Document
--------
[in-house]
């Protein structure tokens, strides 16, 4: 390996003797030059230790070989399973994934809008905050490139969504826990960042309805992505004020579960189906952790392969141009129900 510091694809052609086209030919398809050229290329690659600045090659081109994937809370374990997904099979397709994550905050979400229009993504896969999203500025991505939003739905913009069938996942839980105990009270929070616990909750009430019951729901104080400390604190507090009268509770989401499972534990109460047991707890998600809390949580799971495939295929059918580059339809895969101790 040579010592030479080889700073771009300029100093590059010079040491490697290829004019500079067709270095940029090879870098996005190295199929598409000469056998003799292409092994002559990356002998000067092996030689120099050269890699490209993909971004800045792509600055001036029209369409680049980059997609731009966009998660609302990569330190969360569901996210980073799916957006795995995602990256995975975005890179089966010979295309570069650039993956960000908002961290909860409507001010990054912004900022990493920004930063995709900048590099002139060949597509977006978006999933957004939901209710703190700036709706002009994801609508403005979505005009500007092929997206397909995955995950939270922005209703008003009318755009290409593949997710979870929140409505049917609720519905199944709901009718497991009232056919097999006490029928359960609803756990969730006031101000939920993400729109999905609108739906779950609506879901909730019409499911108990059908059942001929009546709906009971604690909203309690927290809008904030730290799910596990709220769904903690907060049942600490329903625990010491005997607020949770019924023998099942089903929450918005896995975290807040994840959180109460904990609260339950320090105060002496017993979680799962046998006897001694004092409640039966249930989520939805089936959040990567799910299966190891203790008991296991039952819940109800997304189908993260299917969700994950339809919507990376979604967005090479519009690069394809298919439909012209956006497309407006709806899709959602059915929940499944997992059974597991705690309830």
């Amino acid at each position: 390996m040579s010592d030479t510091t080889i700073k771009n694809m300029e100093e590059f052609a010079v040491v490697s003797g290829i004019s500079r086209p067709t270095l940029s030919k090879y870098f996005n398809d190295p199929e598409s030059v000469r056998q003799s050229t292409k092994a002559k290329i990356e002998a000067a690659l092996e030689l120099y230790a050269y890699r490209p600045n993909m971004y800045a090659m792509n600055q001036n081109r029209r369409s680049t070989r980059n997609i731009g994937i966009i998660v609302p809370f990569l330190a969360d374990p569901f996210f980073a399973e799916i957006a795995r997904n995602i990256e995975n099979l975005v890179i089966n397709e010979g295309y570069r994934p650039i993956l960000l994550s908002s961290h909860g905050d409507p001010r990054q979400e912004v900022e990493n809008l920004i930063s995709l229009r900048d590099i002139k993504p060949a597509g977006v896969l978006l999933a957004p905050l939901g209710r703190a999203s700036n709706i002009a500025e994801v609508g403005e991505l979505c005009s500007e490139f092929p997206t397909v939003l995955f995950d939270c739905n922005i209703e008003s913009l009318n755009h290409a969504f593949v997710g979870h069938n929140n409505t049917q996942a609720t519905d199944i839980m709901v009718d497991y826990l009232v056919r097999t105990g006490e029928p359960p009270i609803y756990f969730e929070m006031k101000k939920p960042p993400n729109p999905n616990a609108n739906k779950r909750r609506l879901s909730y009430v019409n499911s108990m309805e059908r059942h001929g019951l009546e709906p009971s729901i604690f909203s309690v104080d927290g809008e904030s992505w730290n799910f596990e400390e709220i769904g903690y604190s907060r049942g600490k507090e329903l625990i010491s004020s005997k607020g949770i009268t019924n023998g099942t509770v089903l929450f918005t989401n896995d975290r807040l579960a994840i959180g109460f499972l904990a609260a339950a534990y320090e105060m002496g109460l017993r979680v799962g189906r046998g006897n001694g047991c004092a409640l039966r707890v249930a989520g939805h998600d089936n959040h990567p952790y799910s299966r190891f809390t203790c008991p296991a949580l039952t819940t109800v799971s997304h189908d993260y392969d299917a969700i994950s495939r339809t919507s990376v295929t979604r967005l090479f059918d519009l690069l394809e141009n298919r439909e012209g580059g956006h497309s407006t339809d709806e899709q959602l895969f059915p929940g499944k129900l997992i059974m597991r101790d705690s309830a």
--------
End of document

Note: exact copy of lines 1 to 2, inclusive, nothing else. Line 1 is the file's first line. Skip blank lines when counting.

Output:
[in-house]
């Protein structure tokens, strides 16, 4: 390996003797030059230790070989399973994934809008905050490139969504826990960042309805992505004020579960189906952790392969141009129900 510091694809052609086209030919398809050229290329690659600045090659081109994937809370374990997904099979397709994550905050979400229009993504896969999203500025991505939003739905913009069938996942839980105990009270929070616990909750009430019951729901104080400390604190507090009268509770989401499972534990109460047991707890998600809390949580799971495939295929059918580059339809895969101790 040579010592030479080889700073771009300029100093590059010079040491490697290829004019500079067709270095940029090879870098996005190295199929598409000469056998003799292409092994002559990356002998000067092996030689120099050269890699490209993909971004800045792509600055001036029209369409680049980059997609731009966009998660609302990569330190969360569901996210980073799916957006795995995602990256995975975005890179089966010979295309570069650039993956960000908002961290909860409507001010990054912004900022990493920004930063995709900048590099002139060949597509977006978006999933957004939901209710703190700036709706002009994801609508403005979505005009500007092929997206397909995955995950939270922005209703008003009318755009290409593949997710979870929140409505049917609720519905199944709901009718497991009232056919097999006490029928359960609803756990969730006031101000939920993400729109999905609108739906779950609506879901909730019409499911108990059908059942001929009546709906009971604690909203309690927290809008904030730290799910596990709220769904903690907060049942600490329903625990010491005997607020949770019924023998099942089903929450918005896995975290807040994840959180109460904990609260339950320090105060002496017993979680799962046998006897001694004092409640039966249930989520939805089936959040990567799910299966190891203790008991296991039952819940109800997304189908993260299917969700994950339809919507990376979604967005090479519009690069394809298919439909012209956006497309407006709806899709959602059915929940499944997992059974597991705690309830």